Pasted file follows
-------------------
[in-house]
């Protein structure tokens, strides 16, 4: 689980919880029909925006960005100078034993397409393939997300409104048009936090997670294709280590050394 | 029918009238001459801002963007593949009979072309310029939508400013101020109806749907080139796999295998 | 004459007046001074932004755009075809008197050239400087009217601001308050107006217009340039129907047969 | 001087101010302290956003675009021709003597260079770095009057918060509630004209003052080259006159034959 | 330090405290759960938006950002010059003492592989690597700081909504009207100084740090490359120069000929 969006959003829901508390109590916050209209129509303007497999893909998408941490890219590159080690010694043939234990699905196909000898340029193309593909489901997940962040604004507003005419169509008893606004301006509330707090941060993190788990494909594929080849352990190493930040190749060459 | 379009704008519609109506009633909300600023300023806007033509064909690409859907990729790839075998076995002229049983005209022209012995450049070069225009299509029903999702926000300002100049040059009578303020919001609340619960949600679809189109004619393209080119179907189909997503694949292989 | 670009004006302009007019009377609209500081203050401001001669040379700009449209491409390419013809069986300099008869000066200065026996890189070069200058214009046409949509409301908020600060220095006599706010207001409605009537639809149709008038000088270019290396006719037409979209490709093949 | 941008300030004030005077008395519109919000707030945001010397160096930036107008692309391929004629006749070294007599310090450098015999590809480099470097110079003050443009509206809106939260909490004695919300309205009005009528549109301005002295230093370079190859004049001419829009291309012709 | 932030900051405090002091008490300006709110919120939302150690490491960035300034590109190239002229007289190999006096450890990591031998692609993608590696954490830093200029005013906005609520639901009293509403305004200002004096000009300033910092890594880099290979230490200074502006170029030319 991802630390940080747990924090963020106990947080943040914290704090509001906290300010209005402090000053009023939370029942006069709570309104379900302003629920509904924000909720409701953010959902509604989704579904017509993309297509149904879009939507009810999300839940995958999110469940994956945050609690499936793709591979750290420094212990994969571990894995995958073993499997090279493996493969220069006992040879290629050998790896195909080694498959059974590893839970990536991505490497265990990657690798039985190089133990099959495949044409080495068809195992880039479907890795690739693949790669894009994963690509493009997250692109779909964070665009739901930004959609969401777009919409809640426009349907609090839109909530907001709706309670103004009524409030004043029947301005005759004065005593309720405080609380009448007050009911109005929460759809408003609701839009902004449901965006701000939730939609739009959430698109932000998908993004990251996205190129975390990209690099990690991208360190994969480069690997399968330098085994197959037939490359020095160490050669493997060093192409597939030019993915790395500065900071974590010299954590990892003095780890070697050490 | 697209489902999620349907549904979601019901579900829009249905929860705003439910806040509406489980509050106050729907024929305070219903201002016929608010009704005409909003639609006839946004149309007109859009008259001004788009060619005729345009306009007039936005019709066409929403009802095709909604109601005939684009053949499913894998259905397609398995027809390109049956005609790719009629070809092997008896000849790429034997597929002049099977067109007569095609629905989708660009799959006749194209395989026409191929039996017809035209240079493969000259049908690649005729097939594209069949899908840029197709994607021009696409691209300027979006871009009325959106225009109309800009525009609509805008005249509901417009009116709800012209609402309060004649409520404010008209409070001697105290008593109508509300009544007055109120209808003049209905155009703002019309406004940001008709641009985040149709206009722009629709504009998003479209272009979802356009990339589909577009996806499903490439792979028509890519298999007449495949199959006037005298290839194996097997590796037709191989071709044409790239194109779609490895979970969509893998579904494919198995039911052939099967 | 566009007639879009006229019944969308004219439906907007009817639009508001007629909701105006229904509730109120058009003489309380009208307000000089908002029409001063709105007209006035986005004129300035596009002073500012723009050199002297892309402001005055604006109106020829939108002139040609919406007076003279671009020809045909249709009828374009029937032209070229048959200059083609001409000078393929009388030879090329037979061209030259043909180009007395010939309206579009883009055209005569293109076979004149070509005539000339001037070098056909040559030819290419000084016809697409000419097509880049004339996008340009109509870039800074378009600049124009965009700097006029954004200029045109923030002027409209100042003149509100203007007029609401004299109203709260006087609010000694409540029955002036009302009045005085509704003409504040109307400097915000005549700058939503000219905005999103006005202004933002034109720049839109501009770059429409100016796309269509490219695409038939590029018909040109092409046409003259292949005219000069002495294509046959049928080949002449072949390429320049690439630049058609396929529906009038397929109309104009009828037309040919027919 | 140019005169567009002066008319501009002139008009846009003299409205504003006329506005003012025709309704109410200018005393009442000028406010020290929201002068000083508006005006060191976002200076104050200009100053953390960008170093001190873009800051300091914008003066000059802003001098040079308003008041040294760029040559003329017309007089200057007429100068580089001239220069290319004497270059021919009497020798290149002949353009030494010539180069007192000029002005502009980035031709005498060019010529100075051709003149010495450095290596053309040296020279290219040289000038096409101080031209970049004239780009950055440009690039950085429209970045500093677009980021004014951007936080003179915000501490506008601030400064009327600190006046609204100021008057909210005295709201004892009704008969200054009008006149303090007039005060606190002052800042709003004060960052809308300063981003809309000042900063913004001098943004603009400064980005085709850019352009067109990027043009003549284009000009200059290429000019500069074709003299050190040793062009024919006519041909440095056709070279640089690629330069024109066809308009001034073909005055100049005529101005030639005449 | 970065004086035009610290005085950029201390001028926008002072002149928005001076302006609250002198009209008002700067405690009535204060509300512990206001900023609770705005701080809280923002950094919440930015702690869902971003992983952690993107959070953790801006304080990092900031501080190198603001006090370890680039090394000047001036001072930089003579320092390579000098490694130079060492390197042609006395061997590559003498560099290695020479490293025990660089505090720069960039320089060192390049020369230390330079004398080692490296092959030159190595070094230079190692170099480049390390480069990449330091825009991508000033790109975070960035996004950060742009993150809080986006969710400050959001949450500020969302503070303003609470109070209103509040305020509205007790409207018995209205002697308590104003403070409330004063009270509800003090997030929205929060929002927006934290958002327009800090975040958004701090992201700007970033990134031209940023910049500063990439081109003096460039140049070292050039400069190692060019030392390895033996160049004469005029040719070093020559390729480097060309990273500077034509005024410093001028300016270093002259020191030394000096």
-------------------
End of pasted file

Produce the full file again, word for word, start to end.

[in-house]
């Protein structure tokens, strides 16, 4: 689980919880029909925006960005100078034993397409393939997300409104048009936090997670294709280590050394 | 029918009238001459801002963007593949009979072309310029939508400013101020109806749907080139796999295998 | 004459007046001074932004755009075809008197050239400087009217601001308050107006217009340039129907047969 | 001087101010302290956003675009021709003597260079770095009057918060509630004209003052080259006159034959 | 330090405290759960938006950002010059003492592989690597700081909504009207100084740090490359120069000929 969006959003829901508390109590916050209209129509303007497999893909998408941490890219590159080690010694043939234990699905196909000898340029193309593909489901997940962040604004507003005419169509008893606004301006509330707090941060993190788990494909594929080849352990190493930040190749060459 | 379009704008519609109506009633909300600023300023806007033509064909690409859907990729790839075998076995002229049983005209022209012995450049070069225009299509029903999702926000300002100049040059009578303020919001609340619960949600679809189109004619393209080119179907189909997503694949292989 | 670009004006302009007019009377609209500081203050401001001669040379700009449209491409390419013809069986300099008869000066200065026996890189070069200058214009046409949509409301908020600060220095006599706010207001409605009537639809149709008038000088270019290396006719037409979209490709093949 | 941008300030004030005077008395519109919000707030945001010397160096930036107008692309391929004629006749070294007599310090450098015999590809480099470097110079003050443009509206809106939260909490004695919300309205009005009528549109301005002295230093370079190859004049001419829009291309012709 | 932030900051405090002091008490300006709110919120939302150690490491960035300034590109190239002229007289190999006096450890990591031998692609993608590696954490830093200029005013906005609520639901009293509403305004200002004096000009300033910092890594880099290979230490200074502006170029030319 991802630390940080747990924090963020106990947080943040914290704090509001906290300010209005402090000053009023939370029942006069709570309104379900302003629920509904924000909720409701953010959902509604989704579904017509993309297509149904879009939507009810999300839940995958999110469940994956945050609690499936793709591979750290420094212990994969571990894995995958073993499997090279493996493969220069006992040879290629050998790896195909080694498959059974590893839970990536991505490497265990990657690798039985190089133990099959495949044409080495068809195992880039479907890795690739693949790669894009994963690509493009997250692109779909964070665009739901930004959609969401777009919409809640426009349907609090839109909530907001709706309670103004009524409030004043029947301005005759004065005593309720405080609380009448007050009911109005929460759809408003609701839009902004449901965006701000939730939609739009959430698109932000998908993004990251996205190129975390990209690099990690991208360190994969480069690997399968330098085994197959037939490359020095160490050669493997060093192409597939030019993915790395500065900071974590010299954590990892003095780890070697050490 | 697209489902999620349907549904979601019901579900829009249905929860705003439910806040509406489980509050106050729907024929305070219903201002016929608010009704005409909003639609006839946004149309007109859009008259001004788009060619005729345009306009007039936005019709066409929403009802095709909604109601005939684009053949499913894998259905397609398995027809390109049956005609790719009629070809092997008896000849790429034997597929002049099977067109007569095609629905989708660009799959006749194209395989026409191929039996017809035209240079493969000259049908690649005729097939594209069949899908840029197709994607021009696409691209300027979006871009009325959106225009109309800009525009609509805008005249509901417009009116709800012209609402309060004649409520404010008209409070001697105290008593109508509300009544007055109120209808003049209905155009703002019309406004940001008709641009985040149709206009722009629709504009998003479209272009979802356009990339589909577009996806499903490439792979028509890519298999007449495949199959006037005298290839194996097997590796037709191989071709044409790239194109779609490895979970969509893998579904494919198995039911052939099967 | 566009007639879009006229019944969308004219439906907007009817639009508001007629909701105006229904509730109120058009003489309380009208307000000089908002029409001063709105007209006035986005004129300035596009002073500012723009050199002297892309402001005055604006109106020829939108002139040609919406007076003279671009020809045909249709009828374009029937032209070229048959200059083609001409000078393929009388030879090329037979061209030259043909180009007395010939309206579009883009055209005569293109076979004149070509005539000339001037070098056909040559030819290419000084016809697409000419097509880049004339996008340009109509870039800074378009600049124009965009700097006029954004200029045109923030002027409209100042003149509100203007007029609401004299109203709260006087609010000694409540029955002036009302009045005085509704003409504040109307400097915000005549700058939503000219905005999103006005202004933002034109720049839109501009770059429409100016796309269509490219695409038939590029018909040109092409046409003259292949005219000069002495294509046959049928080949002449072949390429320049690439630049058609396929529906009038397929109309104009009828037309040919027919 | 140019005169567009002066008319501009002139008009846009003299409205504003006329506005003012025709309704109410200018005393009442000028406010020290929201002068000083508006005006060191976002200076104050200009100053953390960008170093001190873009800051300091914008003066000059802003001098040079308003008041040294760029040559003329017309007089200057007429100068580089001239220069290319004497270059021919009497020798290149002949353009030494010539180069007192000029002005502009980035031709005498060019010529100075051709003149010495450095290596053309040296020279290219040289000038096409101080031209970049004239780009950055440009690039950085429209970045500093677009980021004014951007936080003179915000501490506008601030400064009327600190006046609204100021008057909210005295709201004892009704008969200054009008006149303090007039005060606190002052800042709003004060960052809308300063981003809309000042900063913004001098943004603009400064980005085709850019352009067109990027043009003549284009000009200059290429000019500069074709003299050190040793062009024919006519041909440095056709070279640089690629330069024109066809308009001034073909005055100049005529101005030639005449 | 970065004086035009610290005085950029201390001028926008002072002149928005001076302006609250002198009209008002700067405690009535204060509300512990206001900023609770705005701080809280923002950094919440930015702690869902971003992983952690993107959070953790801006304080990092900031501080190198603001006090370890680039090394000047001036001072930089003579320092390579000098490694130079060492390197042609006395061997590559003498560099290695020479490293025990660089505090720069960039320089060192390049020369230390330079004398080692490296092959030159190595070094230079190692170099480049390390480069990449330091825009991508000033790109975070960035996004950060742009993150809080986006969710400050959001949450500020969302503070303003609470109070209103509040305020509205007790409207018995209205002697308590104003403070409330004063009270509800003090997030929205929060929002927006934290958002327009800090975040958004701090992201700007970033990134031209940023910049500063990439081109003096460039140049070292050039400069190692060019030392390895033996160049004469005029040719070093020559390729480097060309990273500077034509005024410093001028300016270093002259020191030394000096």